I’ve only been doing four subjects this semester. I figured I’m only in DC for half a year and I didn’t want to lose too much of this precious time to assignments and readings. It’s turned out to be a pretty solid decision so far; I’ve had more than enough time to explore the city and enjoy myself while comfortably staying up-to-date with uni work. My cruisey first half-semester seems to be at an end however, as all four of my professors have dropped major assessments over the fall break. This would be manageable if not for the fact that I’ve left DC to spend a week in Montreal and haven’t started any of them. But Montreal is fun, so let’s focus on that.
Being the thrifty student I am, I opted for the cheapest possible tickets available to fly in over the break. That meant a 3 p.m. flight out of DC with a four-hour layover in Toronto, which I figured would give me ample time to start some of that work I’d been putting off. This didn’t exactly go to plan however, as the lightning-fast WiFi and complimentary snacks distracted me for the entire break prior my second flight. My Australian girlfriend Alice is on exchange at McGill, so I caught a bus downtown and found her just before midnight. I had yet to touch an assignment.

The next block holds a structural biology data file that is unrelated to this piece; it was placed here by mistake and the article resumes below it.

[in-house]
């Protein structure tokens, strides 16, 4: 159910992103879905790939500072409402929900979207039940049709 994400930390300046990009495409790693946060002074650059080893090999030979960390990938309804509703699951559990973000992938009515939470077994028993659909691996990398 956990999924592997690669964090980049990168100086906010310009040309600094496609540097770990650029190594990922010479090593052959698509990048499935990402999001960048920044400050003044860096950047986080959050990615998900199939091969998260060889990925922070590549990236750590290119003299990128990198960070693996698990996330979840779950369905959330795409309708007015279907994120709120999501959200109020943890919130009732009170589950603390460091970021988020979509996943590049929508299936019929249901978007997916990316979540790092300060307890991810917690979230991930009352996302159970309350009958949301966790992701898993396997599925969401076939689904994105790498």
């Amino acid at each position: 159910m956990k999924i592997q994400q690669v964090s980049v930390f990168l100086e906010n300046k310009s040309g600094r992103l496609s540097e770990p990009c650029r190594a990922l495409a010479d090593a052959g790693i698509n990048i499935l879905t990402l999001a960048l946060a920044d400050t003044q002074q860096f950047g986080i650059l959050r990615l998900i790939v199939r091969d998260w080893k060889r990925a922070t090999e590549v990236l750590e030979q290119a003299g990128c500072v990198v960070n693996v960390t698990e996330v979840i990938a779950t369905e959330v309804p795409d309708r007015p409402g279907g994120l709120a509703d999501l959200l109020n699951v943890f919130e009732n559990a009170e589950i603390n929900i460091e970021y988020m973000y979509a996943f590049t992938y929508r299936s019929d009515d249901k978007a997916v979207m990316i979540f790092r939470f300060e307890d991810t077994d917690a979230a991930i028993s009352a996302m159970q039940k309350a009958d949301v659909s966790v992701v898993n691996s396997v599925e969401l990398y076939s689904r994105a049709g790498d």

You know normal countries don’t make you take off your shoes, right?
Montreal itself is a nice enough city. Day one was sunny enough to warrant hiking up Real, the city’s titular mont, and by that evening I’d met up with a bunch of exchange students at McGill to watch the hockey. Ice hockey doesn’t really exist in Australia, so this was the first time I’d sat down to more than a few seconds of it and I’ve got to hand it to the Canadians—it’s an excellent spectator sport. I’m a firm believer that having too many rules is the enemy of entertaining sport, and I was glad to see the players echoing that sentiment with their casually aggressive attitude to violent play. Combined with cheap Canadian beer and a constant fear of being smacked in the teeth by a rogue puck, ice hockey is a truly brilliant experience.
Honestly the most satisfying part of the game
The rest of my trip so far has been composed of touristy expeditions to museums and landmarks, as well as a particularly good jazz bar in Old Port. I’ve tried my best to sample as much of the local cuisine as possible, and it’s been generally enjoyable. The local practise of dipping rather than smearing bagels in cream cheese is a curious and welcome change, and an unassuming Mexican bar in Chinatown turned out to have some the best tacos I’ve ever tried. I was sorely disappointed by poutine however, it just doesn’t live up to the hype. The UK has had chips and gravy for decades; don’t try and tell me cheese curd is enough to turn it into a cultural icon.
Canadian poutine vs. Australian HSP. Tell me which one looks more appetizing…